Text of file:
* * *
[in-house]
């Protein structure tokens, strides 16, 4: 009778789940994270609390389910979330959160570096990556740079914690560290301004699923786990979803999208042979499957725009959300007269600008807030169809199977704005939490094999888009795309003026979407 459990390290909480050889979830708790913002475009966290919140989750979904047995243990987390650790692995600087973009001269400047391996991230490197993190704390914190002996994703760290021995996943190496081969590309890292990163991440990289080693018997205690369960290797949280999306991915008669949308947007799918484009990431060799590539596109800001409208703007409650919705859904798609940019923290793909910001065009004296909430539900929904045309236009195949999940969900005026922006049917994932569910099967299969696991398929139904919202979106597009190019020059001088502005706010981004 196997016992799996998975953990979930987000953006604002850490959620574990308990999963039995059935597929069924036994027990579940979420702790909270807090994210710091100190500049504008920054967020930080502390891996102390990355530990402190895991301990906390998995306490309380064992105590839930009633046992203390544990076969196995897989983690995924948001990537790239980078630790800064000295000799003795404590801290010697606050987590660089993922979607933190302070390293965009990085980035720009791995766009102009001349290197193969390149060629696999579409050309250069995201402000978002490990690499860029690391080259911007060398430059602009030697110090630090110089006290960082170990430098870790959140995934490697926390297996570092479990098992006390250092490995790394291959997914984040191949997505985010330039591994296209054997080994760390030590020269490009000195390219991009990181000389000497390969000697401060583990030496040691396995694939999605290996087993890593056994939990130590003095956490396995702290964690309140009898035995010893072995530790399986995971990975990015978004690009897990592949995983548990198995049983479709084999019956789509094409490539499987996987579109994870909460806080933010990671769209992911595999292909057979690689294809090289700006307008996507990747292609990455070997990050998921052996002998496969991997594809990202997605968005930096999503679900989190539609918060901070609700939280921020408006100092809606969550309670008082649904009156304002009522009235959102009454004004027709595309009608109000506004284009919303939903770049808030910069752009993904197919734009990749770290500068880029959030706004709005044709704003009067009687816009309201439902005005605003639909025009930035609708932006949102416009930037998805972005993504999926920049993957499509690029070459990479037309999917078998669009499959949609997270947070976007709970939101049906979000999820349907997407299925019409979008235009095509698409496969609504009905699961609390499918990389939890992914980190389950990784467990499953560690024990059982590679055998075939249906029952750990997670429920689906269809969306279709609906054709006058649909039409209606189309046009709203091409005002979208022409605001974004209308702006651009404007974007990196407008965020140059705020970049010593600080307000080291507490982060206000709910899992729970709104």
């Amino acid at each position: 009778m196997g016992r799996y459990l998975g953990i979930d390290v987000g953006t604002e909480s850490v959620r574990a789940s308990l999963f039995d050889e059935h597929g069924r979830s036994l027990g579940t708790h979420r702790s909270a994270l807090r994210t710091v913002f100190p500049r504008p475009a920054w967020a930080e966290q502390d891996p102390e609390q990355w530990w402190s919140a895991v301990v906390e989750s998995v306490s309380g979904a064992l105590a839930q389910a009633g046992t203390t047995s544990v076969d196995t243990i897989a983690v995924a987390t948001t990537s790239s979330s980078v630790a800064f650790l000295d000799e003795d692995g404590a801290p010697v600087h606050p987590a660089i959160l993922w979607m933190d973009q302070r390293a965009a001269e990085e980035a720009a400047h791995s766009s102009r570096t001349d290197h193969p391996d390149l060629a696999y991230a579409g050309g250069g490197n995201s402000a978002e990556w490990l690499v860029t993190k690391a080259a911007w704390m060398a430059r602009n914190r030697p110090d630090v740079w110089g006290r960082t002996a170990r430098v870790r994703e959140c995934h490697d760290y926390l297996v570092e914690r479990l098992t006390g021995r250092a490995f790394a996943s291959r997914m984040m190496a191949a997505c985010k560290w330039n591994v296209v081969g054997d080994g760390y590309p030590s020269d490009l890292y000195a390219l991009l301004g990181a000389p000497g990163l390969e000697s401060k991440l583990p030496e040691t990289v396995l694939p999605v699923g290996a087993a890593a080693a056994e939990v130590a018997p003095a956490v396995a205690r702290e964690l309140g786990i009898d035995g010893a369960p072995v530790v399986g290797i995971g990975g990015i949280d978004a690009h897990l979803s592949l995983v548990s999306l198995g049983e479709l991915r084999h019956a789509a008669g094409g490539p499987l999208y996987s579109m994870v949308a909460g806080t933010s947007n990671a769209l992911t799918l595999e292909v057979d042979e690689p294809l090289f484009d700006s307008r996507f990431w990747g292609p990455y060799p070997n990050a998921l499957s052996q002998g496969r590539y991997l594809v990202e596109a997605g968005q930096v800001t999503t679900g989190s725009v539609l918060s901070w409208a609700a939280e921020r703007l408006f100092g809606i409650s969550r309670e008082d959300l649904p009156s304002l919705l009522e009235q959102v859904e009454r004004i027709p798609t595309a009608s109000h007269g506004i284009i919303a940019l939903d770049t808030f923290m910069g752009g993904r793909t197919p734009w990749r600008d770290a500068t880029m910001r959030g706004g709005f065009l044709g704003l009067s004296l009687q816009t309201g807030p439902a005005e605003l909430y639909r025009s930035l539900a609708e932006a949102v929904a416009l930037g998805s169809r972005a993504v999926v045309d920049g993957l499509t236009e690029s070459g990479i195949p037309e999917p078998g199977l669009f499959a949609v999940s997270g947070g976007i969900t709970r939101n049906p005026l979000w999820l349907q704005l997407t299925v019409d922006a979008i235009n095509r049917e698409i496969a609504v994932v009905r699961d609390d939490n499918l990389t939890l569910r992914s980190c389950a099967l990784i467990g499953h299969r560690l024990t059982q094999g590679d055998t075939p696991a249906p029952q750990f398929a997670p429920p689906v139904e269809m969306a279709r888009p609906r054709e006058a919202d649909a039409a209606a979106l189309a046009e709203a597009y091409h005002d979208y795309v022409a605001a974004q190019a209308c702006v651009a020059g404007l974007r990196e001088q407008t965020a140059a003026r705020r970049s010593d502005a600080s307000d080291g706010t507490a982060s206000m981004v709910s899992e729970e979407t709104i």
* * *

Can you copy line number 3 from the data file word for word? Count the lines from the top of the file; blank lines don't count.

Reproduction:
């Amino acid at each position: 009778m196997g016992r799996y459990l998975g953990i979930d390290v987000g953006t604002e909480s850490v959620r574990a789940s308990l999963f039995d050889e059935h597929g069924r979830s036994l027990g579940t708790h979420r702790s909270a994270l807090r994210t710091v913002f100190p500049r504008p475009a920054w967020a930080e966290q502390d891996p102390e609390q990355w530990w402190s919140a895991v301990v906390e989750s998995v306490s309380g979904a064992l105590a839930q389910a009633g046992t203390t047995s544990v076969d196995t243990i897989a983690v995924a987390t948001t990537s790239s979330s980078v630790a800064f650790l000295d000799e003795d692995g404590a801290p010697v600087h606050p987590a660089i959160l993922w979607m933190d973009q302070r390293a965009a001269e990085e980035a720009a400047h791995s766009s102009r570096t001349d290197h193969p391996d390149l060629a696999y991230a579409g050309g250069g490197n995201s402000a978002e990556w490990l690499v860029t993190k690391a080259a911007w704390m060398a430059r602009n914190r030697p110090d630090v740079w110089g006290r960082t002996a170990r430098v870790r994703e959140c995934h490697d760290y926390l297996v570092e914690r479990l098992t006390g021995r250092a490995f790394a996943s291959r997914m984040m190496a191949a997505c985010k560290w330039n591994v296209v081969g054997d080994g760390y590309p030590s020269d490009l890292y000195a390219l991009l301004g990181a000389p000497g990163l390969e000697s401060k991440l583990p030496e040691t990289v396995l694939p999605v699923g290996a087993a890593a080693a056994e939990v130590a018997p003095a956490v396995a205690r702290e964690l309140g786990i009898d035995g010893a369960p072995v530790v399986g290797i995971g990975g990015i949280d978004a690009h897990l979803s592949l995983v548990s999306l198995g049983e479709l991915r084999h019956a789509a008669g094409g490539p499987l999208y996987s579109m994870v949308a909460g806080t933010s947007n990671a769209l992911t799918l595999e292909v057979d042979e690689p294809l090289f484009d700006s307008r996507f990431w990747g292609p990455y060799p070997n990050a998921l499957s052996q002998g496969r590539y991997l594809v990202e596109a997605g968005q930096v800001t999503t679900g989190s725009v539609l918060s901070w409208a609700a939280e921020r703007l408006f100092g809606i409650s969550r309670e008082d959300l649904p009156s304002l919705l009522e009235q959102v859904e009454r004004i027709p798609t595309a009608s109000h007269g506004i284009i919303a940019l939903d770049t808030f923290m910069g752009g993904r793909t197919p734009w990749r600008d770290a500068t880029m910001r959030g706004g709005f065009l044709g704003l009067s004296l009687q816009t309201g807030p439902a005005e605003l909430y639909r025009s930035l539900a609708e932006a949102v929904a416009l930037g998805s169809r972005a993504v999926v045309d920049g993957l499509t236009e690029s070459g990479i195949p037309e999917p078998g199977l669009f499959a949609v999940s997270g947070g976007i969900t709970r939101n049906p005026l979000w999820l349907q704005l997407t299925v019409d922006a979008i235009n095509r049917e698409i496969a609504v994932v009905r699961d609390d939490n499918l990389t939890l569910r992914s980190c389950a099967l990784i467990g499953h299969r560690l024990t059982q094999g590679d055998t075939p696991a249906p029952q750990f398929a997670p429920p689906v139904e269809m969306a279709r888009p609906r054709e006058a919202d649909a039409a209606a979106l189309a046009e709203a597009y091409h005002d979208y795309v022409a605001a974004q190019a209308c702006v651009a020059g404007l974007r990196e001088q407008t965020a140059a003026r705020r970049s010593d502005a600080s307000d080291g706010t507490a982060s206000m981004v709910s899992e729970e979407t709104i």